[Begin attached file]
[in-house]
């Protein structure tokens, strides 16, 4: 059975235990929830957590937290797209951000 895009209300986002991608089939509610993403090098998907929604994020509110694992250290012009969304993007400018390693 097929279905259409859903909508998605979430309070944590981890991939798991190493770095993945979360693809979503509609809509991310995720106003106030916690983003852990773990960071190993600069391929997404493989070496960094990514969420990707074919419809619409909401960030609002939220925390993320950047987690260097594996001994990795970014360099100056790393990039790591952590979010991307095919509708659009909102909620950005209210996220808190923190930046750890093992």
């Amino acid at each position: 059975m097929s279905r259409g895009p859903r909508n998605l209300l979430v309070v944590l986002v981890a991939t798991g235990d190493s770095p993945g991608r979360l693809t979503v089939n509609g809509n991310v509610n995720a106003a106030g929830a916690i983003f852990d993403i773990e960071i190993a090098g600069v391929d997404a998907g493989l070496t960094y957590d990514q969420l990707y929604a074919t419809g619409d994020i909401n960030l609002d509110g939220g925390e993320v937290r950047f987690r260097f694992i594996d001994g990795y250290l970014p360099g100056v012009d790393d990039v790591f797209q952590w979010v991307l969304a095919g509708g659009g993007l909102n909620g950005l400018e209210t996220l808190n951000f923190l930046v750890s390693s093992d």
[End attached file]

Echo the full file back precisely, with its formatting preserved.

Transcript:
[in-house]
């Protein structure tokens, strides 16, 4: 059975235990929830957590937290797209951000 895009209300986002991608089939509610993403090098998907929604994020509110694992250290012009969304993007400018390693 097929279905259409859903909508998605979430309070944590981890991939798991190493770095993945979360693809979503509609809509991310995720106003106030916690983003852990773990960071190993600069391929997404493989070496960094990514969420990707074919419809619409909401960030609002939220925390993320950047987690260097594996001994990795970014360099100056790393990039790591952590979010991307095919509708659009909102909620950005209210996220808190923190930046750890093992």
């Amino acid at each position: 059975m097929s279905r259409g895009p859903r909508n998605l209300l979430v309070v944590l986002v981890a991939t798991g235990d190493s770095p993945g991608r979360l693809t979503v089939n509609g809509n991310v509610n995720a106003a106030g929830a916690i983003f852990d993403i773990e960071i190993a090098g600069v391929d997404a998907g493989l070496t960094y957590d990514q969420l990707y929604a074919t419809g619409d994020i909401n960030l609002d509110g939220g925390e993320v937290r950047f987690r260097f694992i594996d001994g990795y250290l970014p360099g100056v012009d790393d990039v790591f797209q952590w979010v991307l969304a095919g509708g659009g993007l909102n909620g950005l400018e209210t996220l808190n951000f923190l930046v750890s390693s093992d």